On the other hand, Orthodox parents who preach to their children the importance of Torah (i.e. getting good grades in Gemara etc.) while discussing nothing but current affairs, headline news and work at the Shabbos table, are sending the type of mixed message to the next generation that will only increase their fascination with everything but Torah, by showing that the “real action is outside the four cubits of Torah.”
Our obligation to stop the “Adult at Risk” phenomenon from spiraling even more …
Before suggesting some solutions to curtail the “Adult at Risk” syndrome, a word or two on our obligation to expend the time and energy necessary to ensure that we have no further hemorrhaging within our own ranks …
The chiyuv that we all have to reach out to our unaffiliated brothers and sisters has been the topic of much literature. Aside from the Torah principle that “kol Yisrael arayvim ze le ze” and the outspoken calls to action from the time of the Chofetz Chaim, we are all aware of the recent public declarations of our Gedolim for every Torah Observant Jew to be participatein the mitzvah of kiruv rechokim. But what of our obligation of kiruv krovim?
If anything, all indications are that the obligation that we have to “stop the bleeding” within our own camp is at least as great an obligation. Apart from the devastating effect on families and communities, in the case of an F.F.B that becomes an Adult at Risk the “tinok shenishbah” card cannot be played. In addition, many readers may be familiar with one of the battle cries of the former Munkatcher Rebbe, that, “before trying to “make a profit”, one should ensure that he is not losing what he already has.” While many Gedolim disagreed with the Munkatcher’s objections to kiruv rechokim, there is no question that they wholeheartedly agreed with the need to preserve and guard what we already have.
Proposed solutions to the Adult at Risk syndrome …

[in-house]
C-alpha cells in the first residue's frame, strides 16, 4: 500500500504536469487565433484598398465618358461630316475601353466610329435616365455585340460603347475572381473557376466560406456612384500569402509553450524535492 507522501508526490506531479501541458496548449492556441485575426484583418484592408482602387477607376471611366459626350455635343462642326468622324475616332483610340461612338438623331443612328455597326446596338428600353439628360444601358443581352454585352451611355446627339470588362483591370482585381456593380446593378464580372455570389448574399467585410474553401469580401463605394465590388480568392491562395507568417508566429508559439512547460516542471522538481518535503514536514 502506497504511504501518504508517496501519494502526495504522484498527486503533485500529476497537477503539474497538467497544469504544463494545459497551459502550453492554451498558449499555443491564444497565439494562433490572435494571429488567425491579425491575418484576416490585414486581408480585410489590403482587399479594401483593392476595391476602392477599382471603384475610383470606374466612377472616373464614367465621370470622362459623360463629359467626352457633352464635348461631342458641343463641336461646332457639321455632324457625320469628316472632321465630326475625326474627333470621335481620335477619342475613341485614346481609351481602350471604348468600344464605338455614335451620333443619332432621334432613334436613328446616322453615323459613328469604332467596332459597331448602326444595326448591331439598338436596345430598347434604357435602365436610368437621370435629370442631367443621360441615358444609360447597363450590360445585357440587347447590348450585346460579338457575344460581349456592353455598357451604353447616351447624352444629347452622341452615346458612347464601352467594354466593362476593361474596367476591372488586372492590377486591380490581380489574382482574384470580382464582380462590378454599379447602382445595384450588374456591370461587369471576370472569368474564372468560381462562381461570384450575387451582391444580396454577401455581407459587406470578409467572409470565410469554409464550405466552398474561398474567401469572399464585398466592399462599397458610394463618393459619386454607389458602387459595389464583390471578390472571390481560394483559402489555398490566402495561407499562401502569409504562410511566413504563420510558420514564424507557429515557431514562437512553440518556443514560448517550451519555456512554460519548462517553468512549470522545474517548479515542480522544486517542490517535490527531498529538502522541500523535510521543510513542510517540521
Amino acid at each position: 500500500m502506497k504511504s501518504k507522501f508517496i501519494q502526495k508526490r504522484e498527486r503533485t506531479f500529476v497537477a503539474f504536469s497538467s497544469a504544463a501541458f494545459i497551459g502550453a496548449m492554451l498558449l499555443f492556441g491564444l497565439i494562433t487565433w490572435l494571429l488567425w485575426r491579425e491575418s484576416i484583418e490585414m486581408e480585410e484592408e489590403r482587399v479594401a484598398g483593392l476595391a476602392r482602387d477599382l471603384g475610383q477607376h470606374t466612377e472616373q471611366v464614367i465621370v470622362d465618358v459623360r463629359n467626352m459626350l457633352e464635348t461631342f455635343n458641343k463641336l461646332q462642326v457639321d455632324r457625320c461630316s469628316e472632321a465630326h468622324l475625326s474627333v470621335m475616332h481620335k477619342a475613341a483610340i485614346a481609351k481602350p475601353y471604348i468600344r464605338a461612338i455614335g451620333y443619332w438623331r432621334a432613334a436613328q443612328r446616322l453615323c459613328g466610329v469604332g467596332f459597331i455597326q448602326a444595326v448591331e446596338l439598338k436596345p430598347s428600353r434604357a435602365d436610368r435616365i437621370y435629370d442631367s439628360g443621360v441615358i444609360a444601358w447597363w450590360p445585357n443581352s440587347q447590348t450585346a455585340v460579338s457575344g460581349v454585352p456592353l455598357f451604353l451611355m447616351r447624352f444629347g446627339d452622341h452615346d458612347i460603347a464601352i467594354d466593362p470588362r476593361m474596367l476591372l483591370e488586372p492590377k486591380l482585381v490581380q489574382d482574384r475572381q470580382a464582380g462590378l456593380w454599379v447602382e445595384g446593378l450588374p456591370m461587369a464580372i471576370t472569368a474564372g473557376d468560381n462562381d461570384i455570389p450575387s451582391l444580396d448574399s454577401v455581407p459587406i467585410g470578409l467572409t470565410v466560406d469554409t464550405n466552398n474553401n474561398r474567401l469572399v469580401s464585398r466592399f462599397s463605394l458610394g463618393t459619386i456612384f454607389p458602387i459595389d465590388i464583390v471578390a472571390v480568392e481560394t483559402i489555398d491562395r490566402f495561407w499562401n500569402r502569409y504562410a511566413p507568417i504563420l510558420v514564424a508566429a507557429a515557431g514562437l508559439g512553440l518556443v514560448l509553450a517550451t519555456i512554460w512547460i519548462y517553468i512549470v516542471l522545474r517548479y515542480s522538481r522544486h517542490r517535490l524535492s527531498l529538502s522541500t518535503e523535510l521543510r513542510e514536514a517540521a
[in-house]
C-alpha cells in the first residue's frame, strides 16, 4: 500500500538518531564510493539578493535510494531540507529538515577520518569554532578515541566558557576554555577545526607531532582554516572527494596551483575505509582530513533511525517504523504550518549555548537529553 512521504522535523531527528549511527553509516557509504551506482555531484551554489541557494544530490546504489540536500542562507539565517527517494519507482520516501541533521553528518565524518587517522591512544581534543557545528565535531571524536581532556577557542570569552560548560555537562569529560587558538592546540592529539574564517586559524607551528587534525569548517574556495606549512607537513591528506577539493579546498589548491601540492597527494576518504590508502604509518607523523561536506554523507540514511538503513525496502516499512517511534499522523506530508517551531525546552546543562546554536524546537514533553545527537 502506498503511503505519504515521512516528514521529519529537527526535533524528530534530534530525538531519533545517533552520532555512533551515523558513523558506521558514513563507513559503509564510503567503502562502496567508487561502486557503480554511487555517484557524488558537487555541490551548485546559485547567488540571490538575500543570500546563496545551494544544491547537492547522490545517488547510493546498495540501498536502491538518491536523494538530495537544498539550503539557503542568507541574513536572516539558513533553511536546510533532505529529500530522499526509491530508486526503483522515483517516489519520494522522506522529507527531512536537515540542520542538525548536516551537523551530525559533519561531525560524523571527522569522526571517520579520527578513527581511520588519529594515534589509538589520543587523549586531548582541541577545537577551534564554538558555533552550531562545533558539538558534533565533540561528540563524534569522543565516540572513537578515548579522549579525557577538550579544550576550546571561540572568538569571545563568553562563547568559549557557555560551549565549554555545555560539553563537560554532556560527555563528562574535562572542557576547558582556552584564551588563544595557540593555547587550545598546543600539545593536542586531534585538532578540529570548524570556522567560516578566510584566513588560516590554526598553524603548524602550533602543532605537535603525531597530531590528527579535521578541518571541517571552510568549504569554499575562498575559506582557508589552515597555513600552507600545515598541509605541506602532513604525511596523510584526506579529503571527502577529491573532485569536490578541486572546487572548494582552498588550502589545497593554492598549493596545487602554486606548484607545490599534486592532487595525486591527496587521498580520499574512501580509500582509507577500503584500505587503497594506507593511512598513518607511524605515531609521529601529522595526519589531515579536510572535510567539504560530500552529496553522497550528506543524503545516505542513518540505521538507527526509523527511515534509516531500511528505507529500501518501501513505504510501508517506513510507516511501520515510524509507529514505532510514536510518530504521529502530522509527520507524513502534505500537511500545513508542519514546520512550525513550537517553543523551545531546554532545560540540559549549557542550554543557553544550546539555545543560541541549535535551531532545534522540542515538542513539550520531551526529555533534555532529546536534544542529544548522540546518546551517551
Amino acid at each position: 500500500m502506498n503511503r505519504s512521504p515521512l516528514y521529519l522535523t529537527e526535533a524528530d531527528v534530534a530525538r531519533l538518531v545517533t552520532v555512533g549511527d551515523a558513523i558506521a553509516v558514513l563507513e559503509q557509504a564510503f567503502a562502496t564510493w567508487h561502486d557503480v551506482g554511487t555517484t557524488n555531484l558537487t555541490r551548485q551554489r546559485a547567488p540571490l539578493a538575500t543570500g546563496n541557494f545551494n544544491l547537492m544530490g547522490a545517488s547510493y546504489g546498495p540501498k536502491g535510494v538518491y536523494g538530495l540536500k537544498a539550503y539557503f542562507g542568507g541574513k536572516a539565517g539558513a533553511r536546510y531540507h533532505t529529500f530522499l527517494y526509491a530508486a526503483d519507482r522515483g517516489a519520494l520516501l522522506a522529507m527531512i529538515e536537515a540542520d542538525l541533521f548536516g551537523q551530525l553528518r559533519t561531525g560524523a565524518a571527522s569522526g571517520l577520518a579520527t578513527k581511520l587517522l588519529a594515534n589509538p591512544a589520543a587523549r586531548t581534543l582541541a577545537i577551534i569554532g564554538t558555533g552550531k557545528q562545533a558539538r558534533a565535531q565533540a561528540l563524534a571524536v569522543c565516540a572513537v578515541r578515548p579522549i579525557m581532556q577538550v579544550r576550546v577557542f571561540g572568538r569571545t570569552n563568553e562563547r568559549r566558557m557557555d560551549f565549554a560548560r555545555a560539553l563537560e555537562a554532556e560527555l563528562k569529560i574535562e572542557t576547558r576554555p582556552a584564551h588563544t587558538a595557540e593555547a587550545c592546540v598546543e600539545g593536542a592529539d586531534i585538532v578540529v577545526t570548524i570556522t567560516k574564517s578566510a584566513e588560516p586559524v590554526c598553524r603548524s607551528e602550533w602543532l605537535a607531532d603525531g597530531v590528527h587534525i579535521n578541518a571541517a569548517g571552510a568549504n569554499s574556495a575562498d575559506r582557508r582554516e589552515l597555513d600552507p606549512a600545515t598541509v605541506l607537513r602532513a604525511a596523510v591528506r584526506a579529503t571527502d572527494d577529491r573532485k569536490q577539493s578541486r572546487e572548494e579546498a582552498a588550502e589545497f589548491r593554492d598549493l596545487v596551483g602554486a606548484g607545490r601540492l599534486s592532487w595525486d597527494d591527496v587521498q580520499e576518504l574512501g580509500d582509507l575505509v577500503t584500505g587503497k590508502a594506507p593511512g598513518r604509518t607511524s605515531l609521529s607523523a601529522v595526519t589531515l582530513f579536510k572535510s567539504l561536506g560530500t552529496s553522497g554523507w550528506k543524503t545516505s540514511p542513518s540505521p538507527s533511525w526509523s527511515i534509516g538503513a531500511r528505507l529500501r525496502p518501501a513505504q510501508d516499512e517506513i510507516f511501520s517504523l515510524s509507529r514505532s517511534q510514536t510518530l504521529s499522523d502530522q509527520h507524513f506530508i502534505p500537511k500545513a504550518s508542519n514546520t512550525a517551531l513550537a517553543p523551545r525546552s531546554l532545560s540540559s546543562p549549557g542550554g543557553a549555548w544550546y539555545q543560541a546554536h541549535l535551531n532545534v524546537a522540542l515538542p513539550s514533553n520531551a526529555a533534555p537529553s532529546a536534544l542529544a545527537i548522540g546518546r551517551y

Some general solutions are implicit in the comments above. More specifically, some approaches that have proved effective include the following:
Validate, do not castigate doubts and fears …
One of the greatest mistakes one can make is to reject a question or questioner out of hand. Our experience has shown us that for a frum person who is experiencing doubts and questioning an axiom of Torah, nothing is worse than being made to feel abnormal or crazy or to be told “don’t ask questions”, or “what are you? An apikoros!’
On the contrary, a person suffering from a spiritual existential crisis is in tremendous pain. They need to feel validated and encouraged to ask whatever questions are causing them confusion. Our prime directive is to listen to and accept without prejudice or criticism (or even reaction) any question at all on any topic.
Encourage the study of Taamei Hamitzvos …
The study of Taamei Hamitzvos, often a neglected field in standard Yeshiva education is vital to giving an Adult at Risk a sense of meaning in what he is doing. The verse states, “Taamu ur’ooh ki tov Hashem” (Tehillim 34:9) “Taste and see that Hashem is good.” Rav Moshe Shapiro Shlita explained this as an exhortation to look into the taamei hamitzvos (the ‘taste’, or reasons of the commandments) and that when one does so, one will see immediately that Hashem is good and that He has commanded us these mitzvos for our benefit. Classics such as Sefer Hachinuch, and Horeb by Rabbi Samson Raphael Hirsch, as well as contemporary works in this field abound.
Refreshing kiruv type seminars should be embraced in frum communities …
In our experience in numerous seminars and classes, people with kiruv oriented skills are often best equipped to recharge the confused and tired “spiritual batteries” of Orthodox adults suffering from burn out. In addition to the hashkafa and communication training that we have, it seems that F.F.B’s find it is less embarrassing and perhaps less threatening to speak with people who regularly confront these questions rather than shock or “lose face” in front of their shul Rabbi. Moreover, after many years in the field, there is hardly a question that will be a total surprise.
Some of the kinds of programs that every Orthodox community and/synagogue should embrace include the following:
– Project Chazon under the leadership of Rabbis Daniel Mechanic and Yerachmiel Milstein, which presents comprehensive Hashkafah seminars on the Yesodei HaEmunah to Yeshiva and Bais Yaakov high school students throughout the United States and Canada. To date, over 1200 programs have been presented to over 100,000 students in over 200 schools.